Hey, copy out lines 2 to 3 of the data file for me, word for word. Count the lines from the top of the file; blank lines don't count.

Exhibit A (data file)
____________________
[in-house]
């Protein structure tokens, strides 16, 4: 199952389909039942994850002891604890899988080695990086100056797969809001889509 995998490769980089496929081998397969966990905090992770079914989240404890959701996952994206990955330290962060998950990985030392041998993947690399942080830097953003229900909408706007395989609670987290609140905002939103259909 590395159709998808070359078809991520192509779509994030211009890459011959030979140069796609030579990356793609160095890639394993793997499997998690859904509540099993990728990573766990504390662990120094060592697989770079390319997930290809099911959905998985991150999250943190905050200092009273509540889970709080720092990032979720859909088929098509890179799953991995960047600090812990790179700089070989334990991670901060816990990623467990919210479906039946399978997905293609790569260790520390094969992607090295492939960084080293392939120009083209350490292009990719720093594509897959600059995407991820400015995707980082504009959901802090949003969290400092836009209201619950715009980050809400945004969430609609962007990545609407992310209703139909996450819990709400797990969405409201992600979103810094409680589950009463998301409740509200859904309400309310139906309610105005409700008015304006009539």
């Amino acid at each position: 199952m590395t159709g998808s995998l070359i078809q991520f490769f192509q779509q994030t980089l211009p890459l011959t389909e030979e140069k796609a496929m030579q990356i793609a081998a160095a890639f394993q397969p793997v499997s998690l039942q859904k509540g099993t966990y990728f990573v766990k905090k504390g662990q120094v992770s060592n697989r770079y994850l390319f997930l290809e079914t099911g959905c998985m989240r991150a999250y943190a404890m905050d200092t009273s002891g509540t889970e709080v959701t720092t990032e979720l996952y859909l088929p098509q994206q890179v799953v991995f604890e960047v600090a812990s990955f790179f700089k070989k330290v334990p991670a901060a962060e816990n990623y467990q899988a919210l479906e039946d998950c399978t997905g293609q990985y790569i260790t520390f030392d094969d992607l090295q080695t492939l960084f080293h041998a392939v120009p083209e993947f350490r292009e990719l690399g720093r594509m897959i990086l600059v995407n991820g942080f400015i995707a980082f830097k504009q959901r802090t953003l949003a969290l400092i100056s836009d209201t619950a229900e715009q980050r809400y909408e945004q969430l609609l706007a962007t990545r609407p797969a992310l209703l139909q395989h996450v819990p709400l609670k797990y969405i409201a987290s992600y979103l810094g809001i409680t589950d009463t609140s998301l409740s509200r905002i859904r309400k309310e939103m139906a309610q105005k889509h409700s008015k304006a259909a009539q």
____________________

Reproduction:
């Protein structure tokens, strides 16, 4: 199952389909039942994850002891604890899988080695990086100056797969809001889509 995998490769980089496929081998397969966990905090992770079914989240404890959701996952994206990955330290962060998950990985030392041998993947690399942080830097953003229900909408706007395989609670987290609140905002939103259909 590395159709998808070359078809991520192509779509994030211009890459011959030979140069796609030579990356793609160095890639394993793997499997998690859904509540099993990728990573766990504390662990120094060592697989770079390319997930290809099911959905998985991150999250943190905050200092009273509540889970709080720092990032979720859909088929098509890179799953991995960047600090812990790179700089070989334990991670901060816990990623467990919210479906039946399978997905293609790569260790520390094969992607090295492939960084080293392939120009083209350490292009990719720093594509897959600059995407991820400015995707980082504009959901802090949003969290400092836009209201619950715009980050809400945004969430609609962007990545609407992310209703139909996450819990709400797990969405409201992600979103810094409680589950009463998301409740509200859904309400309310139906309610105005409700008015304006009539």
């Amino acid at each position: 199952m590395t159709g998808s995998l070359i078809q991520f490769f192509q779509q994030t980089l211009p890459l011959t389909e030979e140069k796609a496929m030579q990356i793609a081998a160095a890639f394993q397969p793997v499997s998690l039942q859904k509540g099993t966990y990728f990573v766990k905090k504390g662990q120094v992770s060592n697989r770079y994850l390319f997930l290809e079914t099911g959905c998985m989240r991150a999250y943190a404890m905050d200092t009273s002891g509540t889970e709080v959701t720092t990032e979720l996952y859909l088929p098509q994206q890179v799953v991995f604890e960047v600090a812990s990955f790179f700089k070989k330290v334990p991670a901060a962060e816990n990623y467990q899988a919210l479906e039946d998950c399978t997905g293609q990985y790569i260790t520390f030392d094969d992607l090295q080695t492939l960084f080293h041998a392939v120009p083209e993947f350490r292009e990719l690399g720093r594509m897959i990086l600059v995407n991820g942080f400015i995707a980082f830097k504009q959901r802090t953003l949003a969290l400092i100056s836009d209201t619950a229900e715009q980050r809400y909408e945004q969430l609609l706007a962007t990545r609407p797969a992310l209703l139909q395989h996450v819990p709400l609670k797990y969405i409201a987290s992600y979103l810094g809001i409680t589950d009463t609140s998301l409740s509200r905002i859904r309400k309310e939103m139906a309610q105005k889509h409700s008015k304006a259909a009539q």